This week, I'm pleased to introduce you to Jann Martin. On her own blog, Jann recently did a series of posts on The 5 Love Languages for Children. I asked her over here today to summarize all her work and study (in less than 1000 words--no small task). If you haven't read the book, this will be a good introduction. If you have, it's still a great reminder (one that I needed!). Find out more about Jann at the end of this post.
It’s important to teach our children all of The Five Love Languages of Children. This will help them become more rounded adults and care for others around them. It may be difficult for them at first to learn how to reach out to others, but it’s very important that as they grow they learn more about how others feel and act. This will teach them not to be selfish and self-centered, but to care for and about others.
It will take time to figure out your child’s love language. When they are infants we use all of the languages with them. They are very self-centered and can’t tell us the best way to reach out to them. As they grow we will learn what responses work the best. Try to be aware of what words and actions work best in different situations.
Be honest with your children as you talk with them and reprimand them. Don’t, however, tell them what, how, and why you are saying and doing different things. This can lead to the child manipulating you to get what they want.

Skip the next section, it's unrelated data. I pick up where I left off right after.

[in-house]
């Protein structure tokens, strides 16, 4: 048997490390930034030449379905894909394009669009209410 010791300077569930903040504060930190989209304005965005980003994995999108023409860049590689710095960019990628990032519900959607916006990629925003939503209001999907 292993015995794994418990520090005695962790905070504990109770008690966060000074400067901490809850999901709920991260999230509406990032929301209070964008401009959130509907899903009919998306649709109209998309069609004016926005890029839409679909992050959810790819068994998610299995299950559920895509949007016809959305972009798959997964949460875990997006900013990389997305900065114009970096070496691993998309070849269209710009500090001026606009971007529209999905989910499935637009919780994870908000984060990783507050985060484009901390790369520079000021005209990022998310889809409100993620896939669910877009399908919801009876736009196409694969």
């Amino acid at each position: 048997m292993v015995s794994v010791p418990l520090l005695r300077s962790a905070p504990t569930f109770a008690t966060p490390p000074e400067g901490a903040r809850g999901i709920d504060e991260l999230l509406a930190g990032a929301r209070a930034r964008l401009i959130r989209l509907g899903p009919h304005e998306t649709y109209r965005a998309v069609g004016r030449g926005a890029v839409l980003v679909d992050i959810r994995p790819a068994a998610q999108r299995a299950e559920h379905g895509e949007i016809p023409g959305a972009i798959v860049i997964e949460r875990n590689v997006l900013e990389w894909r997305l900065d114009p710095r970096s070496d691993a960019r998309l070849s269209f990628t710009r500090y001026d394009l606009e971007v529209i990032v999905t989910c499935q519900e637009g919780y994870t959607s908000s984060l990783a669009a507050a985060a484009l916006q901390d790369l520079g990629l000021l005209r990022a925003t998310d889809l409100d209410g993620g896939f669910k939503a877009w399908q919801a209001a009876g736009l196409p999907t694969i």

Describing the “Languages”
Physical touch – Touch in each stage of life is different. For infants and toddlers, it’s easy to give a lot of touch and loving cuddles. Both boys and girls need all of the love and comforting touches they can get.
When the children become school-age it’s important to send them off to school with hugs. This can give them a positive start to their day. There is so much new for them at school that they need that little extra reassurance before they head out for the day. The hug at the end of the day can be just as important, especially if they have had a challenging day.
Next, we come to the pre-teen and teen kids. This can be challenging. They want to break away, yet they still want their full support system to be there for them. Girls especially need reassurance and hugs from their dads to give them a healthy look at men as they grow older.
Words of affirmation – Encouraging our children with words of affirmation gives them the courage they need to grow up to be strong adults. What they learn with these types of lessons gives them the basis for treating others as they would like to be treated as well.
Quality time – We can turn any time with our children into quality time. Take advantage of a long ride. Ask a few questions or share something from your past. Your children will love to hear stories about how you met your husband or wife.
Plan quality time with each of your children. It could be a day alone with them. Go shopping, or to a movie, then their favorite restaurant for a meal. Another example could be reading together. If they can read, have them read their favorite book or a few chapters to you.